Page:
Originally published at: https://statelyplay.com/2019/03/25/playdek-gmt-union-producing-more-fruit-here-comes-fort-sumter/
- iOS, Android, Steam
The biggest news story around these parts last year was word that Playdek and GMT Games, two names that carry a lot of weight around these parts, had formed a partnership. Playdek would have access to the GMT catalog and announced the first product, Labyrinth, would be coming to our touchscreens. We were wondering which other titles from GMT’s vast library would be coming. Now we know the second title, Mark Herman‘s fantastic Civil War filler, Fort Sumter is on the way.
Unlike most Civil War titles, Fort Sumter takes place during the secessionist crisis that ends with the shelling of the titular fort. Thus, there’s no battlefields, armies, or any of the usual blue/gray shenanigans we’re used to. Instead, we have a tightly packed little game that can be wrapped up in 30 minutes that takes its gameplay from bigger fare like We the People and Twilight Struggle.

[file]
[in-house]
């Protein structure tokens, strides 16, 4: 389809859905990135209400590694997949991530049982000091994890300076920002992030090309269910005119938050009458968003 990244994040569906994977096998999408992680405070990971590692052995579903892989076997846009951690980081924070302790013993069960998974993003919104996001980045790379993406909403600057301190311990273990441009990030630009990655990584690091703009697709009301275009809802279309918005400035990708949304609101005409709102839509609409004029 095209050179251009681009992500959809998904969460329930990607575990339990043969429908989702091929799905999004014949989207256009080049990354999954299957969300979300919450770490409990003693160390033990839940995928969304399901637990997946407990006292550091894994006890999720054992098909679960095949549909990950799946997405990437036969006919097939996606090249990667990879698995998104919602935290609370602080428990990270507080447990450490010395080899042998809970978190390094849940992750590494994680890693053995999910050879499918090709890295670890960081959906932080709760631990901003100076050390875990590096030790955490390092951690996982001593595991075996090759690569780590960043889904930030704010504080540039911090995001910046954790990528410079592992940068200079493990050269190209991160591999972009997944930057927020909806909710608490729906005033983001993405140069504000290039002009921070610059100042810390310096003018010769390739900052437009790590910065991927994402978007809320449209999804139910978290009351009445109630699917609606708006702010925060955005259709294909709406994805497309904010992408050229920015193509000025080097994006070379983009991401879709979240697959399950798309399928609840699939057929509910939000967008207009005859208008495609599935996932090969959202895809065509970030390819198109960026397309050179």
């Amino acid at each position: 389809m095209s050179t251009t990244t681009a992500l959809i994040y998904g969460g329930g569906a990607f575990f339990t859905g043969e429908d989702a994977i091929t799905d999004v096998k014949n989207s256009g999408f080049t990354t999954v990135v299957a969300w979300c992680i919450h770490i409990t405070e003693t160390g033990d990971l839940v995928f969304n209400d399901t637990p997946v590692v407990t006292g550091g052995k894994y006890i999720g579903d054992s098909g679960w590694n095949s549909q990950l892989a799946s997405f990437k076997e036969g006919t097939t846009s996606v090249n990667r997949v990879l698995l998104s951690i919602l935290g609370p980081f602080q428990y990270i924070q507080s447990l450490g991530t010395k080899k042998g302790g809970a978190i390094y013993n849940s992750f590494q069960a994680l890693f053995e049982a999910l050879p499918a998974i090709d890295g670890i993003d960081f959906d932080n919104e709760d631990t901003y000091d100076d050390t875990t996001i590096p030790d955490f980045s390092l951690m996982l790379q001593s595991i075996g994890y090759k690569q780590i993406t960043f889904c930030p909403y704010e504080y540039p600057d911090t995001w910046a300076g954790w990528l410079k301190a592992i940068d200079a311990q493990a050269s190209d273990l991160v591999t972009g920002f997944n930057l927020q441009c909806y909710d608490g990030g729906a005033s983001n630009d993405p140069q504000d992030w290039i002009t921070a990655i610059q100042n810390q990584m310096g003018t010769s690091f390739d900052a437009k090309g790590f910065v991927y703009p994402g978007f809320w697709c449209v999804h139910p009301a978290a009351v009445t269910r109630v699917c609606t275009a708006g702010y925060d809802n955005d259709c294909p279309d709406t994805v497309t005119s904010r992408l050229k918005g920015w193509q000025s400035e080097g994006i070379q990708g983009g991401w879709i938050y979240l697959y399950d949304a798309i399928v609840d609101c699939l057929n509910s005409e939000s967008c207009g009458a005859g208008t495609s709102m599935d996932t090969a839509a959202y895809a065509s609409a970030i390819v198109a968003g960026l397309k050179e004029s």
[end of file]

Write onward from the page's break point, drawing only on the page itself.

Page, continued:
Fort Sumter is a two-player Card Driven Game (CDG) portraying the 1860 secession crisis that led to the bombardment of Fort Sumter and the American Civil War. Fort Sumter is a small footprint game (11×17” mounted map) that takes approximately 25-40 minutes to play. The game pits a Unionist versus a Secessionist player. Each player uses the area control mechanic pioneered in my We The People design and immortalized in Twilight Struggle to place, move, and remove political capital. The location of political capital determines who controls each of the four crisis dimensions (Political, Secession, Public Opinion, and Armaments). After three rounds of play, the game culminates in a Final Crisis confrontation to determine the winner.
The twelve map spaces are grouped into the four dimensions of the crisis. You gain a victory point each round that you control a dimension’s three spaces. For example, the Armaments dimension is characterized by Federal Arsenals, Fort Pickens, and of course, Fort Sumter. In addition, each round you score a victory point for controlling your secret objective space. But beware; either player can score active objective spaces. At the end of the dual Presidential inaugurations (round three) a new Final Crisis mechanic drives the game to its hotly contested conclusion.
The game itself is incredibly easy to pick up, ruleswise, but strategy is another matter. I’ve played a handful of times and still have yet to wrap my head around planning for the Final Crisis.
The Playdek version will, of course, include all the polish we expect from Playdek. That means robust online play and an AI that can fill in when you don’t have a friend able to play. It will be released for iOS, Android, and Steam. I’m assuming PC/Mac on Steam (that’s what Twilight Struggle is, anyway), but we’ll have to wait until more info comes rolling in.